Article

Infectious Agents and Colorectal Cancer: A Review of Helicobacter pylori, Streptococcus bovis, JC Virus, and Human Papillomavirus

Department of Epidemiology, School of Public Health and Community Medicine, University of Washington, 1100 Fairview Avenue North, M4-B402, Seattle, WA 98109, USA.
Cancer Epidemiology Biomarkers & Prevention (Impact Factor: 4.13). 12/2008; 17(11):2970-9. DOI: 10.1158/1055-9965.EPI-08-0571
Source: PubMed

ABSTRACT

Based on the high volume of bacteria and viruses that the intestine is exposed to and the importance of infectious agents in some gastrointestinal and anogenital cancers, it is not surprising the many studies have evaluated the association between colorectal cancer and infectious agents. This review highlights investigations of four agents in relation to colorectal cancer. Helicobacter pylori, Streptococcus bovis, JC virus, and human papillomavirus have all been evaluated as possible etiologic agents for colorectal cancer. For each of these agents, a review of possible mechanisms for carcinogenesis and epidemiologic evidence is discussed, and future directions for research are proposed.

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    • "Several species of bacteria have been linked to chronic infections of colon and have been shown to increase the risk of colon cancer. Streptococcus bovis has been evaluated as one of the possible etiologic agents for colorectal cancer [1]. S. bovis is a Gram-positive bacterium, which is considered as a normal inhabitant of the human gastrointestinal tract but is less frequently present than other Streptococcus species [2]. "
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    ABSTRACT: Streptococcus bovis is a Gram-positive bacterium causing serious human infections, including endocarditis and bacteremia, and is usually associated with underlying disease. The aims of the current study were to compare prevalence of the bacterium associated with malignant and nonmalignant gastrointestinal diseases and to determine the susceptibility of the isolated strains to different antimicrobial agents. The result showed that the prevalence of S. bovis in stool specimens from patients with malignant or with nonmalignant gastrointestinal diseases was statistically significant. This result may support the idea that there is correlation between S. bovis and the malignant gastrointestinal diseases.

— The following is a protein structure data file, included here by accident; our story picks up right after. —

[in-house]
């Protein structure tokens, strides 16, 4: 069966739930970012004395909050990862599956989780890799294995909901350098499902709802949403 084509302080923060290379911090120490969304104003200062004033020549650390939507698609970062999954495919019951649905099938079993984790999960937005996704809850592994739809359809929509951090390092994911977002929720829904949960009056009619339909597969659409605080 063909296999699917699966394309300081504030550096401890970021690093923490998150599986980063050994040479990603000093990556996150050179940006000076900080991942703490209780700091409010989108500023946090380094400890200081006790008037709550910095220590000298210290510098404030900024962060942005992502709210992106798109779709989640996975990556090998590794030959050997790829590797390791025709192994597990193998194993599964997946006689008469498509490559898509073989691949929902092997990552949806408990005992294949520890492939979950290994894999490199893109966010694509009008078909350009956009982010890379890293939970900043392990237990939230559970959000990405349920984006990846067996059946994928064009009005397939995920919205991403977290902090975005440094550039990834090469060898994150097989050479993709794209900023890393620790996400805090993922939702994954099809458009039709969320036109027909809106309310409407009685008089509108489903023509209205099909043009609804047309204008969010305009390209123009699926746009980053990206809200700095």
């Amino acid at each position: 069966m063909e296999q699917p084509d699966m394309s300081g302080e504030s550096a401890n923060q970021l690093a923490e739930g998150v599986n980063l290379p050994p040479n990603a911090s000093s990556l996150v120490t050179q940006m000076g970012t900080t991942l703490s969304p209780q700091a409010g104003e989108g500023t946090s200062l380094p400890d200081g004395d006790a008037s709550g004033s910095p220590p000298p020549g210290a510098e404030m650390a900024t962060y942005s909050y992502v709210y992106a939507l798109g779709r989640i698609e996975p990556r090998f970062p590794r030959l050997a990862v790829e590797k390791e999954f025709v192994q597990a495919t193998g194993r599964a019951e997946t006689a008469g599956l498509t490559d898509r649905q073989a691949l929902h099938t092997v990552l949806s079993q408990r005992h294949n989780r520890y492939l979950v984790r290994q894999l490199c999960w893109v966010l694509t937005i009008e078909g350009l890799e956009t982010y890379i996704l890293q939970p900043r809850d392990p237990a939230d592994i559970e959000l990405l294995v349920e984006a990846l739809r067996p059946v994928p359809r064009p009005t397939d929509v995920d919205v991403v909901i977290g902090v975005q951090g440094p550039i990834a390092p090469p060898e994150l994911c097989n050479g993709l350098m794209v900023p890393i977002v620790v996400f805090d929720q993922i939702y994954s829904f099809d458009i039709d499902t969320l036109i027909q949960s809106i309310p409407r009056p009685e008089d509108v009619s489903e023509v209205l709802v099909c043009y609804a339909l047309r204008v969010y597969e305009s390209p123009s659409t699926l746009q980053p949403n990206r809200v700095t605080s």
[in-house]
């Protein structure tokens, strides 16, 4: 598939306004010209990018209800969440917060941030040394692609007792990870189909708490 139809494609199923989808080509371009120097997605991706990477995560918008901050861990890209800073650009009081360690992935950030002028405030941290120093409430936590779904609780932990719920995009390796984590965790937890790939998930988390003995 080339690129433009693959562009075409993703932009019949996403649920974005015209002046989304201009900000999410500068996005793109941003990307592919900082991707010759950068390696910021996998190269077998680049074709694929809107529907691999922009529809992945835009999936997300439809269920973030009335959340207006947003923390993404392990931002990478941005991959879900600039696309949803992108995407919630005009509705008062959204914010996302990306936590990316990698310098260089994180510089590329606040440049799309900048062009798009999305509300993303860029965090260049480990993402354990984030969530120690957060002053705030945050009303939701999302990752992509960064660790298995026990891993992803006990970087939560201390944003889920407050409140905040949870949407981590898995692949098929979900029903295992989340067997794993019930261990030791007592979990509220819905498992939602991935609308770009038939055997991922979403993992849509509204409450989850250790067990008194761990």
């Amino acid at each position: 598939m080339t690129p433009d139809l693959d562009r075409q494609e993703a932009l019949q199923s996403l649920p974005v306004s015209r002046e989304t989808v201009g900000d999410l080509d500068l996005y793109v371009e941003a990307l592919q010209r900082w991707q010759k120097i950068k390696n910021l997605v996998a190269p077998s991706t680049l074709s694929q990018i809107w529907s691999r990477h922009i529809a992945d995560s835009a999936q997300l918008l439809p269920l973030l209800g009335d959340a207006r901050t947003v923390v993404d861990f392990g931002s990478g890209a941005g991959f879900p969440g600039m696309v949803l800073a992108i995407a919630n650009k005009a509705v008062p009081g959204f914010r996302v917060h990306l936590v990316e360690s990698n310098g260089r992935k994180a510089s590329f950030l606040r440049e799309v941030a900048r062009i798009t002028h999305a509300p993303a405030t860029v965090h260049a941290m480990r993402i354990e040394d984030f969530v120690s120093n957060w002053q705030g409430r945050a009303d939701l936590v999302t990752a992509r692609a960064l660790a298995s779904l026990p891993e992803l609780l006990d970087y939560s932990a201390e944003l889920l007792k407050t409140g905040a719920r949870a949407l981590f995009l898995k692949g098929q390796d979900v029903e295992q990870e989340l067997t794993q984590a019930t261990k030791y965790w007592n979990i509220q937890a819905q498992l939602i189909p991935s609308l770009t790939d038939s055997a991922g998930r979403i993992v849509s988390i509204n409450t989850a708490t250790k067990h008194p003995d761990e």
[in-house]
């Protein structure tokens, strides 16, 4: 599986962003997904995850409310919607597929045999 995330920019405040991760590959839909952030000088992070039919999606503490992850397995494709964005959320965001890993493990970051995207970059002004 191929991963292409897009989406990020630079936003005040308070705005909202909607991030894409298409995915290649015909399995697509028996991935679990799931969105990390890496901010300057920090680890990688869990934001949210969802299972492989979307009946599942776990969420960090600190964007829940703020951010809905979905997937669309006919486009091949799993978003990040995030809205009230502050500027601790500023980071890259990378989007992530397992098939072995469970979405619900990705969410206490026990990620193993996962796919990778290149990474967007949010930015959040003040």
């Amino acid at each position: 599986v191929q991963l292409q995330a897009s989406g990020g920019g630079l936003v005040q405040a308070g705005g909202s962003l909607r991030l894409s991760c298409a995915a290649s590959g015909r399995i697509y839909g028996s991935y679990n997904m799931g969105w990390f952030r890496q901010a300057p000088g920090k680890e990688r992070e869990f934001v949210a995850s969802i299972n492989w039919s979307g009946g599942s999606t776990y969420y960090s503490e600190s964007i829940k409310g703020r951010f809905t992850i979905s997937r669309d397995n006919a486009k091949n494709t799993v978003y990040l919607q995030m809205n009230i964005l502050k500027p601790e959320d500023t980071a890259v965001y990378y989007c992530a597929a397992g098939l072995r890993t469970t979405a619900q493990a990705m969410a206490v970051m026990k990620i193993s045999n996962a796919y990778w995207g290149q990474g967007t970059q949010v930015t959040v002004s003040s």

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    • "As in the case of prevalence of HPV in CRCs, the papers published on the presence of JCV T-antigen sequence in CRCs display contradictory results with frequencies ranging from 0% in Italian and Spanish study, through 26% in Japanese cases to 77% in American patients [13, 34–36]. Given the all above-cited studies based on relatively similar PCR approaches, the discrepancies of JCV frequencies in CRC may reflect ethnic-dependent epidemiology of JCV or lack of reliable and reproducible test for the detection of JCV DNA [37]. A previous study by Goel et al. [13] reported an association between JCV T-antigen expression and methylation of the promoter region of various cancer-related genes in colorectal cancer. "
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    • "⁄ p < 0.05 vs. sham-operated mice. and pharmacological agents[4]. Intake of pharmacological agents, namely non-steroidal anti-inflammatory drugs (NSAIDs), can be effective; however, long-term intake could cause adverse reactions and even fatal side effects[8]. Considering the reports from epidemiological surveys that indicated an inverse correlation between the intake of fruits/vegetables and tumor development[38,39], we presumed that certain dietary phytochemicals might be suitable candidates that can suppress carcinogenesis[40]. "
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